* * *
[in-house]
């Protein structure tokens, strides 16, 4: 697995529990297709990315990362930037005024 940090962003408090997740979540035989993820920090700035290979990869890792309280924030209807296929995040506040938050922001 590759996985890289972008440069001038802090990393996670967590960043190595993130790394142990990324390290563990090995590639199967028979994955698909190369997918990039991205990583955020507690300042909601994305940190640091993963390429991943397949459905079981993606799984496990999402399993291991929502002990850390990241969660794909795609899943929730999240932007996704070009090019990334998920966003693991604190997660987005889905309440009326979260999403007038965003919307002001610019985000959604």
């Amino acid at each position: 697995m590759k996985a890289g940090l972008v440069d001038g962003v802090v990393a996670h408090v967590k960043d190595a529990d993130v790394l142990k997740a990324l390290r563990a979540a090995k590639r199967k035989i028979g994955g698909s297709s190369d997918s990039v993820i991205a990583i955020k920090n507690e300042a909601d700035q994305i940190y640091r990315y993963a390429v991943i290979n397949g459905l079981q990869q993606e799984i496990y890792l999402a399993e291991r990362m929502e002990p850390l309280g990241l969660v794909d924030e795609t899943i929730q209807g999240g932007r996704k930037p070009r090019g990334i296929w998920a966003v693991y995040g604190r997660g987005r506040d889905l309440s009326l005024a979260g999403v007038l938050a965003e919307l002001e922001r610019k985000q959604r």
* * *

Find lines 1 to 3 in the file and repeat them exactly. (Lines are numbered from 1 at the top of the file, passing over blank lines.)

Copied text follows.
[in-house]
């Protein structure tokens, strides 16, 4: 697995529990297709990315990362930037005024 940090962003408090997740979540035989993820920090700035290979990869890792309280924030209807296929995040506040938050922001 590759996985890289972008440069001038802090990393996670967590960043190595993130790394142990990324390290563990090995590639199967028979994955698909190369997918990039991205990583955020507690300042909601994305940190640091993963390429991943397949459905079981993606799984496990999402399993291991929502002990850390990241969660794909795609899943929730999240932007996704070009090019990334998920966003693991604190997660987005889905309440009326979260999403007038965003919307002001610019985000959604």
């Amino acid at each position: 697995m590759k996985a890289g940090l972008v440069d001038g962003v802090v990393a996670h408090v967590k960043d190595a529990d993130v790394l142990k997740a990324l390290r563990a979540a090995k590639r199967k035989i028979g994955g698909s297709s190369d997918s990039v993820i991205a990583i955020k920090n507690e300042a909601d700035q994305i940190y640091r990315y993963a390429v991943i290979n397949g459905l079981q990869q993606e799984i496990y890792l999402a399993e291991r990362m929502e002990p850390l309280g990241l969660v794909d924030e795609t899943i929730q209807g999240g932007r996704k930037p070009r090019g990334i296929w998920a966003v693991y995040g604190r997660g987005r506040d889905l309440s009326l005024a979260g999403v007038l938050a965003e919307l002001e922001r610019k985000q959604r």